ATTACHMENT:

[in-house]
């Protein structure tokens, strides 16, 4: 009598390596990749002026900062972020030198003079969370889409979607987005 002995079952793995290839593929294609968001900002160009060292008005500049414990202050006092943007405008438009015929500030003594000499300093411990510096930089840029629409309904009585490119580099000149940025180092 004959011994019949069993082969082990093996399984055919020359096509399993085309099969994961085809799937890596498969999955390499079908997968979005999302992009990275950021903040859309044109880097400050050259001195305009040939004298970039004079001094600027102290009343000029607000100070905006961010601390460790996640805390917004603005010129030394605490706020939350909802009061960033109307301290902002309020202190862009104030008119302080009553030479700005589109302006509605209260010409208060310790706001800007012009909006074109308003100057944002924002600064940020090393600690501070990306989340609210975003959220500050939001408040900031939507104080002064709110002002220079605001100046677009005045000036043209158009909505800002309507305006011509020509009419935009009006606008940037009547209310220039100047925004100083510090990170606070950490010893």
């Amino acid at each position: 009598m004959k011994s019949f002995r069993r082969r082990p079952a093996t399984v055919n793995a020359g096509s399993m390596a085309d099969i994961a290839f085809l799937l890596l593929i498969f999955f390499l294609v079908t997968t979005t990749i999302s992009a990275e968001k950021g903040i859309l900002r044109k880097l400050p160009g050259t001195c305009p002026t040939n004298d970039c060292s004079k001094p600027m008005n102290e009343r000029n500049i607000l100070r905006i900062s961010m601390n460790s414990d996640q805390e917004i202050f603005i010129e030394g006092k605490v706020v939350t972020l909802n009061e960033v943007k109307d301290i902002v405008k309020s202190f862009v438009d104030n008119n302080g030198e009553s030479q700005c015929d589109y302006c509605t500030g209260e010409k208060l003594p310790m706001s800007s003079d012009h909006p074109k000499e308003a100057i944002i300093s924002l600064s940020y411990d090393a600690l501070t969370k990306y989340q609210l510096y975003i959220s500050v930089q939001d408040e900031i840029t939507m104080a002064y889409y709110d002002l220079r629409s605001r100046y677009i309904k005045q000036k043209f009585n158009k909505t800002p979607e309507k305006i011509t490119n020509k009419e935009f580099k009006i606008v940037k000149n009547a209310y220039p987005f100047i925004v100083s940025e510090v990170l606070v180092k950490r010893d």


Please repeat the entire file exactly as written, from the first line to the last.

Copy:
[in-house]
């Protein structure tokens, strides 16, 4: 009598390596990749002026900062972020030198003079969370889409979607987005 002995079952793995290839593929294609968001900002160009060292008005500049414990202050006092943007405008438009015929500030003594000499300093411990510096930089840029629409309904009585490119580099000149940025180092 004959011994019949069993082969082990093996399984055919020359096509399993085309099969994961085809799937890596498969999955390499079908997968979005999302992009990275950021903040859309044109880097400050050259001195305009040939004298970039004079001094600027102290009343000029607000100070905006961010601390460790996640805390917004603005010129030394605490706020939350909802009061960033109307301290902002309020202190862009104030008119302080009553030479700005589109302006509605209260010409208060310790706001800007012009909006074109308003100057944002924002600064940020090393600690501070990306989340609210975003959220500050939001408040900031939507104080002064709110002002220079605001100046677009005045000036043209158009909505800002309507305006011509020509009419935009009006606008940037009547209310220039100047925004100083510090990170606070950490010893």
């Amino acid at each position: 009598m004959k011994s019949f002995r069993r082969r082990p079952a093996t399984v055919n793995a020359g096509s399993m390596a085309d099969i994961a290839f085809l799937l890596l593929i498969f999955f390499l294609v079908t997968t979005t990749i999302s992009a990275e968001k950021g903040i859309l900002r044109k880097l400050p160009g050259t001195c305009p002026t040939n004298d970039c060292s004079k001094p600027m008005n102290e009343r000029n500049i607000l100070r905006i900062s961010m601390n460790s414990d996640q805390e917004i202050f603005i010129e030394g006092k605490v706020v939350t972020l909802n009061e960033v943007k109307d301290i902002v405008k309020s202190f862009v438009d104030n008119n302080g030198e009553s030479q700005c015929d589109y302006c509605t500030g209260e010409k208060l003594p310790m706001s800007s003079d012009h909006p074109k000499e308003a100057i944002i300093s924002l600064s940020y411990d090393a600690l501070t969370k990306y989340q609210l510096y975003i959220s500050v930089q939001d408040e900031i840029t939507m104080a002064y889409y709110d002002l220079r629409s605001r100046y677009i309904k005045q000036k043209f009585n158009k909505t800002p979607e309507k305006i011509t490119n020509k009419e935009f580099k009006i606008v940037k000149n009547a209310y220039p987005f100047i925004v100083s940025e510090v990170l606070v180092k950490r010893d």